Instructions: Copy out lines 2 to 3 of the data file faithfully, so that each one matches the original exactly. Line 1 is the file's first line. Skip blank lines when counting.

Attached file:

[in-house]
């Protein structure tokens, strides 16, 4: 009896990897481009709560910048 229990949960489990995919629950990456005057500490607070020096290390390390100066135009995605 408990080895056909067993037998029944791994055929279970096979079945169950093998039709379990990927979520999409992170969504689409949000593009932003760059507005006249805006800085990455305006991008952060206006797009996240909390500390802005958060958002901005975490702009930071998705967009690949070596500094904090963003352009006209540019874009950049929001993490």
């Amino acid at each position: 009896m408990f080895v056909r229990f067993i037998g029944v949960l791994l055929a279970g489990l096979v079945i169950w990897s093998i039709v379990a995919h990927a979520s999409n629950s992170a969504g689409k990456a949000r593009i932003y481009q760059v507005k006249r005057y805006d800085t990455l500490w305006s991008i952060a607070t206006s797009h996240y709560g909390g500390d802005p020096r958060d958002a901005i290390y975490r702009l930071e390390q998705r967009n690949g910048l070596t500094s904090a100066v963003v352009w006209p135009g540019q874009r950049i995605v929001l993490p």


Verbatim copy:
């Protein structure tokens, strides 16, 4: 009896990897481009709560910048 229990949960489990995919629950990456005057500490607070020096290390390390100066135009995605 408990080895056909067993037998029944791994055929279970096979079945169950093998039709379990990927979520999409992170969504689409949000593009932003760059507005006249805006800085990455305006991008952060206006797009996240909390500390802005958060958002901005975490702009930071998705967009690949070596500094904090963003352009006209540019874009950049929001993490």
């Amino acid at each position: 009896m408990f080895v056909r229990f067993i037998g029944v949960l791994l055929a279970g489990l096979v079945i169950w990897s093998i039709v379990a995919h990927a979520s999409n629950s992170a969504g689409k990456a949000r593009i932003y481009q760059v507005k006249r005057y805006d800085t990455l500490w305006s991008i952060a607070t206006s797009h996240y709560g909390g500390d802005p020096r958060d958002a901005i290390y975490r702009l930071e390390q998705r967009n690949g910048l070596t500094s904090a100066v963003v352009w006209p135009g540019q874009r950049i995605v929001l993490p």